Understanding Your Teen
By Georgia Smith-Lyle, LPC-S
Your sweet, compliant little girl is a teenager now and you need help understanding what happened to your child! You ask yourself what happened and how did they change overnight. Or your cute little boy becomes difficult to manage, with his own opinions and ideas on how life should be. For all the parents reading, take a deep breath. Hopefully, this article will shed understanding on what happened to your precious little darlings.
So much change happens in a teen from the ages of approximately 11 to age of adulthood, 18 to 21. The development of their brains is still growing, physically they change because of hormones, and their emotional/cognitive development is maturing. They begin to see the world from not only their parents’ perspective and upbringing, but also from their peers’ perspective.
In turn, they are developing individuation and becoming their own person, with their own unique ideas and opinions. There can be internal and external conflict in this stage of your teen’s life as they learn to be confident, independent, and their own person. The conflict internally can be tumultuous as they struggle to feel included, confident in who they are, and accepted. Parents who have maintained consistency in childrearing, structure but encouraged creativity, open communication, and the message “I believe in you,” will have teens who go through these years less combative––internally and externally. There is as much conflict going on in them internally as they may express externally. The process of change and growing up is not that easy. Ask any teen and that’s what they will say.
Erik Erikson’s theory of Psychosocial Development during the teen years is called Identity vs. Role Confusion. These developmental years are a time where their sexual identities, belief systems, moral developments, and confidence begin to take on more expression. Teenagers want to know they are important, included, accepted, heard, and understood. Comparison of their self to their peers is a major stumbling block. If they have grown up with confidence and know their strengths and weaknesses, they development a strong sense of “I can” instead of “I can’t, and I’ll probably not make it.” The fear of being rejected or failing can be overwhelming in a teenager and their actions may depict a conflict which they are not even fully aware of. Giving them a safe place to vent, process freely and express their thoughts, feelings, and opinions can help them make healthy decisions and increase confidence in the person they want to become.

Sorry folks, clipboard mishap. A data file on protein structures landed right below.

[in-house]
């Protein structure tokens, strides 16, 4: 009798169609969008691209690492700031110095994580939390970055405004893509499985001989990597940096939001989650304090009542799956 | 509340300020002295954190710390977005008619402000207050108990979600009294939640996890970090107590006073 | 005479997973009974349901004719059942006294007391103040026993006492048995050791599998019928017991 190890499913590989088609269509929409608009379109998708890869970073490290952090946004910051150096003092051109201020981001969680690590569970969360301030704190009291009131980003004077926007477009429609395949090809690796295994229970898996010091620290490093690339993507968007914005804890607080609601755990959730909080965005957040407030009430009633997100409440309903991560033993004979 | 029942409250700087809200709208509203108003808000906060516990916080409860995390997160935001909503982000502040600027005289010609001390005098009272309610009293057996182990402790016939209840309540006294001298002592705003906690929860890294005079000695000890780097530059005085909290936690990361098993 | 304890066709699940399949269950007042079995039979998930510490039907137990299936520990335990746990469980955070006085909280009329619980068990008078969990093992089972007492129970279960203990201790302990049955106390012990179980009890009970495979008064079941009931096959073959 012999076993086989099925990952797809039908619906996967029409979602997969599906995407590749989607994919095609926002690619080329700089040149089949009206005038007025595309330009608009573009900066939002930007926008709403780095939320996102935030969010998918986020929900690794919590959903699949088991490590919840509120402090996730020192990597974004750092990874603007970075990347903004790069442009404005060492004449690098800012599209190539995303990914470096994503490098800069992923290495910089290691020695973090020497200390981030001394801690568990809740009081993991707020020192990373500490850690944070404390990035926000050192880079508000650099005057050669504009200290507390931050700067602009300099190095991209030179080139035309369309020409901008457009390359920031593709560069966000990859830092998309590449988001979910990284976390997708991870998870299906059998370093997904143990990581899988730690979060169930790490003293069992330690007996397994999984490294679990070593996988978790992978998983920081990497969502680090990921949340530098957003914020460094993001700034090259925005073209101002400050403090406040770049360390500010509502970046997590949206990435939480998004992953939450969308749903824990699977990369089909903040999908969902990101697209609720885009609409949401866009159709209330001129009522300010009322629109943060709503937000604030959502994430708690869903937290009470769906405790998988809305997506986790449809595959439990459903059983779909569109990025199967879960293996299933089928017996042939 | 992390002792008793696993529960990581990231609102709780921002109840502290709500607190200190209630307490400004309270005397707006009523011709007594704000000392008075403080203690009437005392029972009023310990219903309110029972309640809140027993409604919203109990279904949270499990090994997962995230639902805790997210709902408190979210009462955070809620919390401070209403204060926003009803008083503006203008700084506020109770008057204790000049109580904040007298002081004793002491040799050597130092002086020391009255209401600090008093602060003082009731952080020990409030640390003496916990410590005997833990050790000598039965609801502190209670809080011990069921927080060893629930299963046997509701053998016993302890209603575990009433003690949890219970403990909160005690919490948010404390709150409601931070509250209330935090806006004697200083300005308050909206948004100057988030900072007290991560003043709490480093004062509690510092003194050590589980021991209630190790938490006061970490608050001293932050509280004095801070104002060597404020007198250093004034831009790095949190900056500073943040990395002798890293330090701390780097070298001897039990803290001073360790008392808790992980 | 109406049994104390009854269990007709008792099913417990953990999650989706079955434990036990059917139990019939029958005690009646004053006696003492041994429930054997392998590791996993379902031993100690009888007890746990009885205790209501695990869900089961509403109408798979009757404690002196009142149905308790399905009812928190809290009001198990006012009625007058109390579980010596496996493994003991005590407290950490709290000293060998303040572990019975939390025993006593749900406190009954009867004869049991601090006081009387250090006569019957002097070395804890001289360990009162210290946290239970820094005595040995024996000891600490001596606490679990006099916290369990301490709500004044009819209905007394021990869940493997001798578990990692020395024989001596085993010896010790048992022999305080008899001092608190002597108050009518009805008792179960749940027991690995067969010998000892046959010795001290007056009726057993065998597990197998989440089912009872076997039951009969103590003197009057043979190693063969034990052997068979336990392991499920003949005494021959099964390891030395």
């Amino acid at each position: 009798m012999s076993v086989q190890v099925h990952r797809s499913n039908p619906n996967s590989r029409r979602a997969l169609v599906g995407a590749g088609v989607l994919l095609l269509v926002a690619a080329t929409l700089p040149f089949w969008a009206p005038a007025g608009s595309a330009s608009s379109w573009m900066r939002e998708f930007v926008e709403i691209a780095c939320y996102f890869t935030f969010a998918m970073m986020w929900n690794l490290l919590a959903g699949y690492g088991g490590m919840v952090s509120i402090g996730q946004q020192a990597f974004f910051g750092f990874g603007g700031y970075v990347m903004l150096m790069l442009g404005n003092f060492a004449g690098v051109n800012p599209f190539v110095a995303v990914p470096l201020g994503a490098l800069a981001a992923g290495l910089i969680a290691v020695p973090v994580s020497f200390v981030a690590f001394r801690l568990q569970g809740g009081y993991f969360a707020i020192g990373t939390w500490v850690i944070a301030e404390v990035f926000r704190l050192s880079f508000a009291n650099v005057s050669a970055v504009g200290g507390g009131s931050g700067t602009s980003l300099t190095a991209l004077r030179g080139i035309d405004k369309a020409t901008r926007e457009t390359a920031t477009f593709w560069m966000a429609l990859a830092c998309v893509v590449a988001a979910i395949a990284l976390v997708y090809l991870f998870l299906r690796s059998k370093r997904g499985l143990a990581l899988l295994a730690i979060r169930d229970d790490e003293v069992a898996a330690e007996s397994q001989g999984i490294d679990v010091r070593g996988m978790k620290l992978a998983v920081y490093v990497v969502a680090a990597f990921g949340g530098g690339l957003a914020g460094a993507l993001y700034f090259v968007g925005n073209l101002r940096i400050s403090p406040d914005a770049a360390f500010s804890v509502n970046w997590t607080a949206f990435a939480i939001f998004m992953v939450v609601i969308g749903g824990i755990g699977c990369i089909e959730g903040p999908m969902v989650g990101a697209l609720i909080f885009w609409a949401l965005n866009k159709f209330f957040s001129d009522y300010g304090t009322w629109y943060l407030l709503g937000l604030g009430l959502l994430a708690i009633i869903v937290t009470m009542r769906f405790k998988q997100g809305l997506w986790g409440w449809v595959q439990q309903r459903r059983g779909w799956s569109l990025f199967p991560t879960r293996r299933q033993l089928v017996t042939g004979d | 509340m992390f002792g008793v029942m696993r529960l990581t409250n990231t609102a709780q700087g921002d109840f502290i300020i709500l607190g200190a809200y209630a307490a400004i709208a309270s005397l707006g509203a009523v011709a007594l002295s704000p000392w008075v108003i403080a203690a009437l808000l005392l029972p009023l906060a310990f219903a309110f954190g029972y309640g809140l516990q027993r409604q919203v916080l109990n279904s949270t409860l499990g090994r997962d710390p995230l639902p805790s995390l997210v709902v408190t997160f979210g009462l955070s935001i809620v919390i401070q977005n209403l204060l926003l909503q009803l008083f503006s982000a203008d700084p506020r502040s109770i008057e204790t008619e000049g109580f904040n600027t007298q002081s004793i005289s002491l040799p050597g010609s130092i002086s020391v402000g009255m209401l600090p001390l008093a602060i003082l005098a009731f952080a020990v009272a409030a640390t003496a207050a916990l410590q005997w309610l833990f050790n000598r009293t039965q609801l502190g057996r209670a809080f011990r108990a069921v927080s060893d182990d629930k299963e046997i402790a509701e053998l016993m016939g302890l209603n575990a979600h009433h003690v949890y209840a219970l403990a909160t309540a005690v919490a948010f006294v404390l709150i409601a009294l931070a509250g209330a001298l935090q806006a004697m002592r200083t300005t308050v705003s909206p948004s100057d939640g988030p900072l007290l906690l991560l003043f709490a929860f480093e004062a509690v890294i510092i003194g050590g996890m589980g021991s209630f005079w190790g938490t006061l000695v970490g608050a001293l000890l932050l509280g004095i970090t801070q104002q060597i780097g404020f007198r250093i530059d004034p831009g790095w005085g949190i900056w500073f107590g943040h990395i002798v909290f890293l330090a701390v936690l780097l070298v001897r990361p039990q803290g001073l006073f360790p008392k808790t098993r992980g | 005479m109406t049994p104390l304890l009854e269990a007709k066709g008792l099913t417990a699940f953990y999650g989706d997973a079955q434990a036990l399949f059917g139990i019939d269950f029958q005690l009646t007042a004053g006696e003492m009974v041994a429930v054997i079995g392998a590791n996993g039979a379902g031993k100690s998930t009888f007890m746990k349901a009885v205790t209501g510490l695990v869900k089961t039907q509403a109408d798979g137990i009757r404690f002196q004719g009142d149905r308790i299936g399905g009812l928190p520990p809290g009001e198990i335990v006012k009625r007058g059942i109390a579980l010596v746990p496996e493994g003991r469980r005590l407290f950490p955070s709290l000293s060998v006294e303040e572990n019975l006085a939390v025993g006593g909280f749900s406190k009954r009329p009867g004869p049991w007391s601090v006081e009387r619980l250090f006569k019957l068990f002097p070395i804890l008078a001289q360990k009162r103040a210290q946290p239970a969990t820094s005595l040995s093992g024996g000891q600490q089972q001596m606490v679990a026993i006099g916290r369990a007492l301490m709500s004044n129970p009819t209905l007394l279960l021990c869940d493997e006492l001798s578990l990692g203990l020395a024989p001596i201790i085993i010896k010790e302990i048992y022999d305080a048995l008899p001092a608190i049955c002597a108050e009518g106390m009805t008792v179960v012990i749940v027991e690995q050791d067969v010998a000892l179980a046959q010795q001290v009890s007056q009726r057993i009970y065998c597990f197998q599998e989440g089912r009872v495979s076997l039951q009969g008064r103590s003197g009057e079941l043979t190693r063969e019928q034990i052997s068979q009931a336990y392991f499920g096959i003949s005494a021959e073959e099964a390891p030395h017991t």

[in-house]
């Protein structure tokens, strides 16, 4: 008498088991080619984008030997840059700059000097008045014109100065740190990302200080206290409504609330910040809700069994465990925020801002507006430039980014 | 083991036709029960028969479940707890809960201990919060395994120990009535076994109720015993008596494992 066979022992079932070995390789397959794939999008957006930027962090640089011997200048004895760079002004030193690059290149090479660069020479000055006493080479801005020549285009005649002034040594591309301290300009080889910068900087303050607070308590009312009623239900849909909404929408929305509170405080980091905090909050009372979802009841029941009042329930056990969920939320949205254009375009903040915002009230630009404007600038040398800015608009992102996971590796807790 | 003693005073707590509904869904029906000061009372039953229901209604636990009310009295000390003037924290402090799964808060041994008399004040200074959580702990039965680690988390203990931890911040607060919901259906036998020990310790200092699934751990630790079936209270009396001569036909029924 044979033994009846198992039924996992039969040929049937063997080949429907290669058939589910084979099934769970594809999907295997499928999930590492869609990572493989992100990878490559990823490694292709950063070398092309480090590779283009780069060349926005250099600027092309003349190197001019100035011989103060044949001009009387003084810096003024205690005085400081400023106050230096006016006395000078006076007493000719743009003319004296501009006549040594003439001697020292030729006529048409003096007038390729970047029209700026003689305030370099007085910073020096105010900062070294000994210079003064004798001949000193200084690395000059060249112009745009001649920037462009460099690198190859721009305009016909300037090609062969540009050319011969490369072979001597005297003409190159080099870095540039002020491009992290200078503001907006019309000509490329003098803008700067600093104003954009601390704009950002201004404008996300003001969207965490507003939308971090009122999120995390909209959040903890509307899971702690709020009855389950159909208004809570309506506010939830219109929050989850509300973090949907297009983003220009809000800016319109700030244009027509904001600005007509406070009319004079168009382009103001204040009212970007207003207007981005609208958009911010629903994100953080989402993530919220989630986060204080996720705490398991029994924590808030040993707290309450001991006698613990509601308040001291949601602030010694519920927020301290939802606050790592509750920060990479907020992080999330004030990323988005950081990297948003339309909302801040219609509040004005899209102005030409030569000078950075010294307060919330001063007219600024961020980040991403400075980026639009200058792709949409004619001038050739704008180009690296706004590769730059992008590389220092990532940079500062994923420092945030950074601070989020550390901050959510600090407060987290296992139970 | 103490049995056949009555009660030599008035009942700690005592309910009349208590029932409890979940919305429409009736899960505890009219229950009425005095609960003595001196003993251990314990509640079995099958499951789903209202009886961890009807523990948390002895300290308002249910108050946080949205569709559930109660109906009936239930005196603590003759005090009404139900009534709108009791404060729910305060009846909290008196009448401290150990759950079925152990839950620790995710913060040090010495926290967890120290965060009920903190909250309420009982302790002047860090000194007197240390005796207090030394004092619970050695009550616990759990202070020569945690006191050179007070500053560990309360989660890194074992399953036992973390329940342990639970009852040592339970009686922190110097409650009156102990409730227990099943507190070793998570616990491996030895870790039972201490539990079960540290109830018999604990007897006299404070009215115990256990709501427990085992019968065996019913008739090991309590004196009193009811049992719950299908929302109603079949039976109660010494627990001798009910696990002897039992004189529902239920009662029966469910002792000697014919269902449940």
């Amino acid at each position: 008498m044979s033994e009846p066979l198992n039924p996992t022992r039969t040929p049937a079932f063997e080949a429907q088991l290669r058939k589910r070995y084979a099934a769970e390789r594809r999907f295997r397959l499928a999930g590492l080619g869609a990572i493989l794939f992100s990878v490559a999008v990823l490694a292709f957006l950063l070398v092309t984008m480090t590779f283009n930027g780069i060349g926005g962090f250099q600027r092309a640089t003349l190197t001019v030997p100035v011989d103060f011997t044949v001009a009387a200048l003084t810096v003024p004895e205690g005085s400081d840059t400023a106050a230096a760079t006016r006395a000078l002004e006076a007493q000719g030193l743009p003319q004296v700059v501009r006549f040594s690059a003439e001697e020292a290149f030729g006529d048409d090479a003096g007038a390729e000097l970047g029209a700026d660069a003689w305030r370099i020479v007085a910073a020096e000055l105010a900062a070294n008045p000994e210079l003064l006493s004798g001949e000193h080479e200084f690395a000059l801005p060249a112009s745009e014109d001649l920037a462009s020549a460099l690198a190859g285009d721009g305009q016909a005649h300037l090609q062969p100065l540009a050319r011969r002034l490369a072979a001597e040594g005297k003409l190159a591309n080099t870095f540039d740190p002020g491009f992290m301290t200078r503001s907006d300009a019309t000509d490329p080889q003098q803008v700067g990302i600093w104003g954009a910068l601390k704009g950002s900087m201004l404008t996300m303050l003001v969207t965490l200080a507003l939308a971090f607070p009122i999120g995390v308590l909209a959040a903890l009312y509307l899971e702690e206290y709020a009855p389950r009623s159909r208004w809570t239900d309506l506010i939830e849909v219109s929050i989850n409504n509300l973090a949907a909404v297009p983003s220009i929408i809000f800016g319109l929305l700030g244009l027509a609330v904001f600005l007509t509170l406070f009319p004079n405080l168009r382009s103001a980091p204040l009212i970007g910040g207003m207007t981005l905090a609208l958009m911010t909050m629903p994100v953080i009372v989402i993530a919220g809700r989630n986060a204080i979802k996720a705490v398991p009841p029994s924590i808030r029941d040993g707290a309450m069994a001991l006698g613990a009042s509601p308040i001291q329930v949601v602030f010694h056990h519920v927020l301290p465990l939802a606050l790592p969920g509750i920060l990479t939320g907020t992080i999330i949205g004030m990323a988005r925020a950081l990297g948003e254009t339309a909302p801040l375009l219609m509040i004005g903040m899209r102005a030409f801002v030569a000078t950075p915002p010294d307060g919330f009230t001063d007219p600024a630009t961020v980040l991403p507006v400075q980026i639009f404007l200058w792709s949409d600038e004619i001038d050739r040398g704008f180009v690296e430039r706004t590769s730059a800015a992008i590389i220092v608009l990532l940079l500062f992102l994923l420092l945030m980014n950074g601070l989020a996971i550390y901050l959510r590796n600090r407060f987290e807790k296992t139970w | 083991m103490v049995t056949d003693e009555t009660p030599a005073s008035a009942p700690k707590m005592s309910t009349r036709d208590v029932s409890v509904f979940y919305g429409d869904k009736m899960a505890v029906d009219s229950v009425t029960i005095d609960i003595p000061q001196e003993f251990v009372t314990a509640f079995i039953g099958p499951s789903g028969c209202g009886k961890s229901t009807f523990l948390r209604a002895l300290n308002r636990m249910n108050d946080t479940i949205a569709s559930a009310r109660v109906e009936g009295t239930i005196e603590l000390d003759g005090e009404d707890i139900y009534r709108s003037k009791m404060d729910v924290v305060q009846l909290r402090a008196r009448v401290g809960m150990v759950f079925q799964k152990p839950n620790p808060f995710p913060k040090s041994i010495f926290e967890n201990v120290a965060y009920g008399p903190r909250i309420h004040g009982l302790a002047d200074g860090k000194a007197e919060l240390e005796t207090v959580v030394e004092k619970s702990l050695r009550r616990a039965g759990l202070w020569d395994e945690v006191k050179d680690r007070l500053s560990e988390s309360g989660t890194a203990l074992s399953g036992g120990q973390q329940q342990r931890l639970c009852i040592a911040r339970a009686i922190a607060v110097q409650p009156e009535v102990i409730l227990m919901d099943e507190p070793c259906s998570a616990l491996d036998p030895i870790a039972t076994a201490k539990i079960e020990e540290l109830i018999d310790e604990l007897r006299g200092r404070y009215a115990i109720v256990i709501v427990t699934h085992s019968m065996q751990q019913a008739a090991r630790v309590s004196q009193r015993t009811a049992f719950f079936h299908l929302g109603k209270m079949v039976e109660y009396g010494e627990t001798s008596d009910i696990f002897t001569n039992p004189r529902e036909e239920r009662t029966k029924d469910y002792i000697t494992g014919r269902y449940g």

The following are a few suggestions to help them through these difficult years:
- Be as good a role model for them as you possibly can (today’s young people like “real” and they are disillusioned with just words and not action)
- Let them know you believe in them, increasing their confidence
- Give them room to grow, which may include failing at a few things
- Teach them accountability for their own actions
- Try not to rescue them from every horrible situation (sometimes our worst mistakes are the ones we learn from the most)
- Make time for them (so important in today’s culture of electronics)
- Communicate by being a good listener and teach them the skill of healthy communication by demonstration
- Love them unconditionally (remember you only have them a short time and they are learning…what you see is not necessarily exactly what they will grow up to be…this is a developmental stage full of internal conflict…something to remember!)
I hope you have found this article helpful and encouraging. If you have a teen who seems to display depression, low self-esteem, anxiety, or other issues, finding a good therapist, mentor, etc., will be one of the best things you could do for them.
Georgia Smith-Lyle, LPC-S is in private practice as a Licensed Professional Counselor in the state of Texas providing counseling for children, adolescents, adults, marriage, and family. She has authored two books and is a public speaker. Georgia may be reached at 469-855-0256 or via email firstname.lastname@example.org. counselingbygeorgia.com.